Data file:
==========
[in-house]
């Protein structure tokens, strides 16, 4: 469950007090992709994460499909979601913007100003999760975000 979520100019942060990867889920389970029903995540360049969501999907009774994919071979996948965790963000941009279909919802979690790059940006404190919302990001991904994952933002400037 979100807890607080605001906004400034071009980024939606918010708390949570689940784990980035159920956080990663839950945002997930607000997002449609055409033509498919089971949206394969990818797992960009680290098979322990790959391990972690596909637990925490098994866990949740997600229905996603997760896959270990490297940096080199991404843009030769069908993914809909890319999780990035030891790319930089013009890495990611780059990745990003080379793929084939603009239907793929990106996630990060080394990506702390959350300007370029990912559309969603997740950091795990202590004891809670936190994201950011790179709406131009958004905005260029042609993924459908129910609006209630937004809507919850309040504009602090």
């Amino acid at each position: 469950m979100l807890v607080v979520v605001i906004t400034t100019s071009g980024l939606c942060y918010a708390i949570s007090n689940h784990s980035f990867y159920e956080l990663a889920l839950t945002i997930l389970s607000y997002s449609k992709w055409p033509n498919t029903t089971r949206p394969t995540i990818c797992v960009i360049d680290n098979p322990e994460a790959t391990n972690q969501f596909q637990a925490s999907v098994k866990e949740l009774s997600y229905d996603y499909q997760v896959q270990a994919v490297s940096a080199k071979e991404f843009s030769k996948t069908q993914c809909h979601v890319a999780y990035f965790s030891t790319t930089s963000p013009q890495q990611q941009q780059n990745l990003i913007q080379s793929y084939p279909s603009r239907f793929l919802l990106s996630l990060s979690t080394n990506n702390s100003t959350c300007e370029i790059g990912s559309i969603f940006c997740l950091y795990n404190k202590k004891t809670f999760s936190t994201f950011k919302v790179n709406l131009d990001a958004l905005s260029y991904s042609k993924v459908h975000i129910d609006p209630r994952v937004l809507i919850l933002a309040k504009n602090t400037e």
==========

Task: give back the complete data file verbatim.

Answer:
[in-house]
């Protein structure tokens, strides 16, 4: 469950007090992709994460499909979601913007100003999760975000 979520100019942060990867889920389970029903995540360049969501999907009774994919071979996948965790963000941009279909919802979690790059940006404190919302990001991904994952933002400037 979100807890607080605001906004400034071009980024939606918010708390949570689940784990980035159920956080990663839950945002997930607000997002449609055409033509498919089971949206394969990818797992960009680290098979322990790959391990972690596909637990925490098994866990949740997600229905996603997760896959270990490297940096080199991404843009030769069908993914809909890319999780990035030891790319930089013009890495990611780059990745990003080379793929084939603009239907793929990106996630990060080394990506702390959350300007370029990912559309969603997740950091795990202590004891809670936190994201950011790179709406131009958004905005260029042609993924459908129910609006209630937004809507919850309040504009602090």
């Amino acid at each position: 469950m979100l807890v607080v979520v605001i906004t400034t100019s071009g980024l939606c942060y918010a708390i949570s007090n689940h784990s980035f990867y159920e956080l990663a889920l839950t945002i997930l389970s607000y997002s449609k992709w055409p033509n498919t029903t089971r949206p394969t995540i990818c797992v960009i360049d680290n098979p322990e994460a790959t391990n972690q969501f596909q637990a925490s999907v098994k866990e949740l009774s997600y229905d996603y499909q997760v896959q270990a994919v490297s940096a080199k071979e991404f843009s030769k996948t069908q993914c809909h979601v890319a999780y990035f965790s030891t790319t930089s963000p013009q890495q990611q941009q780059n990745l990003i913007q080379s793929y084939p279909s603009r239907f793929l919802l990106s996630l990060s979690t080394n990506n702390s100003t959350c300007e370029i790059g990912s559309i969603f940006c997740l950091y795990n404190k202590k004891t809670f999760s936190t994201f950011k919302v790179n709406l131009d990001a958004l905005s260029y991904s042609k993924v459908h975000i129910d609006p209630r994952v937004l809507i919850l933002a309040k504009n602090t400037e």